A Record of the Naval, Military, Social, Commercial and Industrial activities of the
citizens of Liverpool, Birkenhead, Bootle and Wallasey.

Reproduced from the 'Liverpool Courier' - a special report in 76 parts

 

THE TOWN HALL SOLDIERS' AND SAILORS' FAMILIES RELIEF ORGANISATION.

06 Apr 1920 Part LXIV (64)

   The immensity of the task we have undertaken in attempting a record of Liverpool's Part in the War must be equally apparent to those who have followed these articles in detail, and to those who have been content to glance at them in passing. Although more than sixty articles have appeared we are only just able to visualise the end of the story, and many important branches of Liverpool's war work still remain to be described. In one respect these articles will have achieved a useful purpose; they will enable future generations to discover without trouble the achievements of their forefathers during the most tragic five years in the world's history. Herein they will find a record of services rendered to the nation which but for these articles would be buried in departmental reports, forgotten save by their authors, and fading even from the memories of those who took the most active part in the proceedings which are recorded.
   The Town Hall Soldiers' and Sailors' Families Organisation is an example of the readiness with which the citizens if Liverpool, inspired by the Lord Mayor, sprang into activity to rectify governmental deficiency. On the August Bank Holiday of 1914, the vast majority of the people in these islands were hoping that war would be averted. By midnight on that day we were at war with Germany. On the following morning the Army Reserve was mobilised, and during the day the Territorial Forces were also embodied. In Liverpool alone some thousands of homes were thus bereft of the breadwinner, and, as in the vast majority of cases the household was dependent for its existence on the weekly wages of the one who had been called away, it was not long before distress began to prevail to an alarming extent. For whatever may be said as to the efficiency of our national military machine, it must be admitted that as regards its provision for the dependents of those whom it withdrew from civil life it was entirely inadequate and unsatisfactory. It may be that it was impossible to avoid the chaos and confusion which occurred, but it seems clear that it was largely due to lack of forethought on the part of the military authorities, and that is to some extent borne out by the fact that the West Lancashire Territorial Association, which was responsible for the payments to the dependents of those who had been embodied under its flag, was able to discharge its obligations long before the Regular Army organisation had done so.
   Before we had been at war for a week the Liverpool Town Hall was thronged with the wives of men who had been "called to the colours," clamouring for help and advice. Mr. Herbert R. Rathbone, who was then Lord Mayor, was naturally deeply desirous of relieving the urgent necessities which existed; and as it was impossible for this to be done blindly and promiscuously, steps were taken to create an organisation for the purpose. As there was no effective Liverpool branch of the Soldiers' and Sailors' Families Association, the Lord Mayor, after consultation with the local representatives of that national body, asked Miss Eleanor Rathbone to make arrangements, in conjunction with the Territorial Associations for West Lancashire and West Cheshire, to deal with cases of immediate need. An office was opened in Commutation-row for the registration of applications, and just one week after war had been declared, the work of dealing with these was in full swing - a striking proof of the readiness of the official element in Liverpool to grapple with the problems arising out of the war.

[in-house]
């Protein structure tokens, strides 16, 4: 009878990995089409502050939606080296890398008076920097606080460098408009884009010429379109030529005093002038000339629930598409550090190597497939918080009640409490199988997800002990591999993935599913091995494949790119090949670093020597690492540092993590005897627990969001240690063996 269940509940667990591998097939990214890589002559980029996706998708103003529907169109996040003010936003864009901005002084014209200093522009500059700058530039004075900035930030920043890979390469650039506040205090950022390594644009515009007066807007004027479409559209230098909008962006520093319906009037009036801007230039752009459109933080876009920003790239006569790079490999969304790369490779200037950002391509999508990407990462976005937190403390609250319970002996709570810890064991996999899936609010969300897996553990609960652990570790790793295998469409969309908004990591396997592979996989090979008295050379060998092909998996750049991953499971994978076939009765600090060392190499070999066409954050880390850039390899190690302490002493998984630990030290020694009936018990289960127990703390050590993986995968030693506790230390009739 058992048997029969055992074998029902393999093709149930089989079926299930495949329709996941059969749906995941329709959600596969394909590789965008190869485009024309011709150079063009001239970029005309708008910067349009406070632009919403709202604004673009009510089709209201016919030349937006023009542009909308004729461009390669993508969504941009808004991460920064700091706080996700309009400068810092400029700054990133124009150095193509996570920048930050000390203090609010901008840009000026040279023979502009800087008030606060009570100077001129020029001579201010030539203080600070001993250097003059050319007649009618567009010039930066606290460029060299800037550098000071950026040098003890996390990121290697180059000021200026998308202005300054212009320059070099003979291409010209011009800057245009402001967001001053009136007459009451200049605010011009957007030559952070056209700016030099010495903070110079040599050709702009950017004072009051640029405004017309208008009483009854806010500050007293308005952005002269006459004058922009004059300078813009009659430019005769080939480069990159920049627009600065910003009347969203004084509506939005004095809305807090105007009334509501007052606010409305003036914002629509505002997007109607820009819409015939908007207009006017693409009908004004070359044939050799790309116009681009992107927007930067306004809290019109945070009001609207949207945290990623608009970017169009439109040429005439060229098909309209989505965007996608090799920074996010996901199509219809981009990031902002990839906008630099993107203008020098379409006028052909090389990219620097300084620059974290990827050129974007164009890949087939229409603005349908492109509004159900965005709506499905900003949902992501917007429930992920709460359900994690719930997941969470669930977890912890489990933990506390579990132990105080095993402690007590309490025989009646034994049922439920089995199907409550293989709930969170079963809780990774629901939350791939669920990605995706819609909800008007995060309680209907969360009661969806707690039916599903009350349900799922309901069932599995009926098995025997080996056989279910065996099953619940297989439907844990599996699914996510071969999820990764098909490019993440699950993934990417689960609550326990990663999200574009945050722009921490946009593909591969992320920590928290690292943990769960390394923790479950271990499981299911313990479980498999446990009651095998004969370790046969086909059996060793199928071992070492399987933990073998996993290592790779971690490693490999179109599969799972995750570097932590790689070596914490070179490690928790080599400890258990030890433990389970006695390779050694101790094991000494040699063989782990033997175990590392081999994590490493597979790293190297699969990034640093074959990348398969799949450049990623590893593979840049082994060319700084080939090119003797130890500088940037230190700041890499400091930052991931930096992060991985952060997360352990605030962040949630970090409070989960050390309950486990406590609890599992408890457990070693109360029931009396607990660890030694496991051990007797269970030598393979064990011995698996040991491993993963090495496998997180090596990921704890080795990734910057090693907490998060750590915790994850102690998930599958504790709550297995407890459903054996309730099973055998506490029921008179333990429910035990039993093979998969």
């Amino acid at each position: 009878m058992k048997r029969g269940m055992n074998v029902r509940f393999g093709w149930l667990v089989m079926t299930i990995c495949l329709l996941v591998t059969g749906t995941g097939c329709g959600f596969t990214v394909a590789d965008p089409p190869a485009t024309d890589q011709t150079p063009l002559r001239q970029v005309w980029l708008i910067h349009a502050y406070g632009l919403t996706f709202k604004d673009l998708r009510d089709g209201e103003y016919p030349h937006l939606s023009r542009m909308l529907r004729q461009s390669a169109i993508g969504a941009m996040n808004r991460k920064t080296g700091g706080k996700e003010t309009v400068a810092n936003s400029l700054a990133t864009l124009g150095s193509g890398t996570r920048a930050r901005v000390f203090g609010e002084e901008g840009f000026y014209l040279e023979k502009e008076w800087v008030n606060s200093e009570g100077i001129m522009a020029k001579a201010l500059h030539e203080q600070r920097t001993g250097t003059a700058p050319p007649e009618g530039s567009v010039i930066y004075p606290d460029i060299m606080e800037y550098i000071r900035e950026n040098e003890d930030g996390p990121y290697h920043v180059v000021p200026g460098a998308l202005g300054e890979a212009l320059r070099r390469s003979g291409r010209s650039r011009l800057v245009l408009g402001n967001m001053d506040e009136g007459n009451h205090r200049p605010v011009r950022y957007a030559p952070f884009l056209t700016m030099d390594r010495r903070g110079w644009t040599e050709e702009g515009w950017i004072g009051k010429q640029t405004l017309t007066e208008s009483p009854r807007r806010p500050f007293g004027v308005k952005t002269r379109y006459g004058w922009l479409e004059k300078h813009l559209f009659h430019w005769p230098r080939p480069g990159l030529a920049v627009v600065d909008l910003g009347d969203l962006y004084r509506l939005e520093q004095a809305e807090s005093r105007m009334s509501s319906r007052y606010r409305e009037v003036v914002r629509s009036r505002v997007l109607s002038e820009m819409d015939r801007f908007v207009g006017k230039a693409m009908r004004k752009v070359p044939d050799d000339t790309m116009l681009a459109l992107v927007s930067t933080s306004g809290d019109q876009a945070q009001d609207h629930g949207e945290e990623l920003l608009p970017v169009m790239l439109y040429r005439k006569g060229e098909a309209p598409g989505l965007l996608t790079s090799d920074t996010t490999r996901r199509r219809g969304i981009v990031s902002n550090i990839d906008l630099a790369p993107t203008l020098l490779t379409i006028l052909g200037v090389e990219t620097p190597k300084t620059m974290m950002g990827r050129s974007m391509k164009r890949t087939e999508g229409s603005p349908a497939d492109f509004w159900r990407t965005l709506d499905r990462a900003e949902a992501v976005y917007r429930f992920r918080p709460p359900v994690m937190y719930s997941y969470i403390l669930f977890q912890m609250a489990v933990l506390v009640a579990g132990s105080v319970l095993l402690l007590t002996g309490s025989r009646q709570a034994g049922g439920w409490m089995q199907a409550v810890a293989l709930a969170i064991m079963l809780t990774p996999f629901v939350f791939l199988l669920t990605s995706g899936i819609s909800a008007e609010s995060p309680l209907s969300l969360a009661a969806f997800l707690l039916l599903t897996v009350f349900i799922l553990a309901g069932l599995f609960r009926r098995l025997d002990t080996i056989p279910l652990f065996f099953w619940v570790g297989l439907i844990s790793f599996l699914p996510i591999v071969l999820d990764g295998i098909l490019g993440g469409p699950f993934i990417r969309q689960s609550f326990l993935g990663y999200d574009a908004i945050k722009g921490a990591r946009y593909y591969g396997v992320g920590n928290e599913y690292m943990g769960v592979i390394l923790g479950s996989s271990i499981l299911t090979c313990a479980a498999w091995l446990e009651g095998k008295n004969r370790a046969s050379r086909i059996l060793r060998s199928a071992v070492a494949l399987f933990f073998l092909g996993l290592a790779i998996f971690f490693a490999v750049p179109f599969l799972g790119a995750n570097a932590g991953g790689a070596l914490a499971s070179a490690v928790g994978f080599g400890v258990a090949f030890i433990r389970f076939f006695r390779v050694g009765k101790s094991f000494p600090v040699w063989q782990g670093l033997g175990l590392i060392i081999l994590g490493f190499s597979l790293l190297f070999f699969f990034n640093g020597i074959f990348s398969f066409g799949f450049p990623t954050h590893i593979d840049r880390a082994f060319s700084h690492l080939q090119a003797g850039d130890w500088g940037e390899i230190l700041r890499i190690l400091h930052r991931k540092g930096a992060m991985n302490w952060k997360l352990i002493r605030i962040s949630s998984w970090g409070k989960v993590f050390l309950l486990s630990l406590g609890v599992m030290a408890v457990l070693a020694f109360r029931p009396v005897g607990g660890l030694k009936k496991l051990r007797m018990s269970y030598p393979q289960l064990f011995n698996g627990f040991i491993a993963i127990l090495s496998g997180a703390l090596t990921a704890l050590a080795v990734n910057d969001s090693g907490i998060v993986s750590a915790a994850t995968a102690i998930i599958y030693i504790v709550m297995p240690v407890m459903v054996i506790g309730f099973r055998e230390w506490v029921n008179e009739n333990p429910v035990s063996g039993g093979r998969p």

By the end of the first week the number of applications was so large that it became evident that the organisation could not remain on a temporary basis, and steps were therefore taken by the Lord Mayor to form an organisation under the title at the head of this article. The magnitude of the work which devolved upon it is shown by the fact that in the first eight weeks the applications for assistance numbered no less than 11,600.
   The Governing Body of the organisation was constituted as follows:-

Committee for 1914.

Chairman:

The Right Hon. the Lord Mayor, Herbert R. Rathbone, Esq.
Deputy-Chairmen:
Colonel Wilson, V.D.
Miss Eleanor Rathbone, C.C.
Hon. Treasurer:
Sir James Hope Simpson.

Hon. Secretary.

Miss Macadam.

   The Countess of Derby.
   Sir Norman Hill.
   Rear Admiral Sir. H.H. Stileman, R.N., Senior Naval Officer Port of Liverpool.
   Colonel Field, Royal Marines.
   Colonel Langdon, Royal Naval olunteer Reserve.
   Lt.-Col. Harvey Gibson, West Lancs. and West Ches. County Territorial Association.
   Captain Sergeant, R.O.
   Miss Margaret Beavan, the Invalid Children's Aid Branch Office of the S.S.F.O.
   Miss Belcher, the Transvaal War Fund.
   Mr. Briscoe.
   Mr. J.B. Drewson, the West Derby Committee's Branch Office of the S.S.F.O.
   Miss Edith Eskrigge, Head Superintendent of Visitors, S.S.F.O.
   Mr. Harold Grisewood, the Central Relief Society.
   Mrs. Jardine, the Royal Patriotic Fund.
   Miss Florence Melly.
   Mr. F.J. Marquis, the University Settlement's Branch of the S.S.F.O.
   Mr. T.A. Moulton.
   Mr. O'Dowd.
   Mr. Mitchell. 
   Mr. F.W. Rathbone.
   Rev. T. Parnell Rowe, M.A., the Garston Committee Branch Office of the S.S.F.O.
   Miss Simey, the Victoria Settlement Branch Office of the S.S.F.O.
   Before proceeding to an account of the services rendered by the organisation it is desirable that we should explain the principles which animated those who were responsible for the conduct of its affairs.
   The first - the bedrock principle - was that the organisation existed not to dispense "charity," but to discgarge the debt which the nation owed to the gallant men who had gone or were about to go overseas.
   The second principle enforced by the Association was this: that families should be enabled as far as possible to maintain their pre-war standard of living, and that when the Government payments were inadequate to achieve this, the Association should supplement them to enable it to be maintained. How clearly this was in the minds of the members of the Committee is shown by the following paragraph taken from an interim report dated September, 1914:-
   "The general aim of the Committee will be to secure that the wife and family should, if funds permit, enjoy an income of not less than three-fourths of that which came into the home before the husband enlisted. This assumes that the absence of the male head of the family involves a reduction in family expenditure of one-fourth."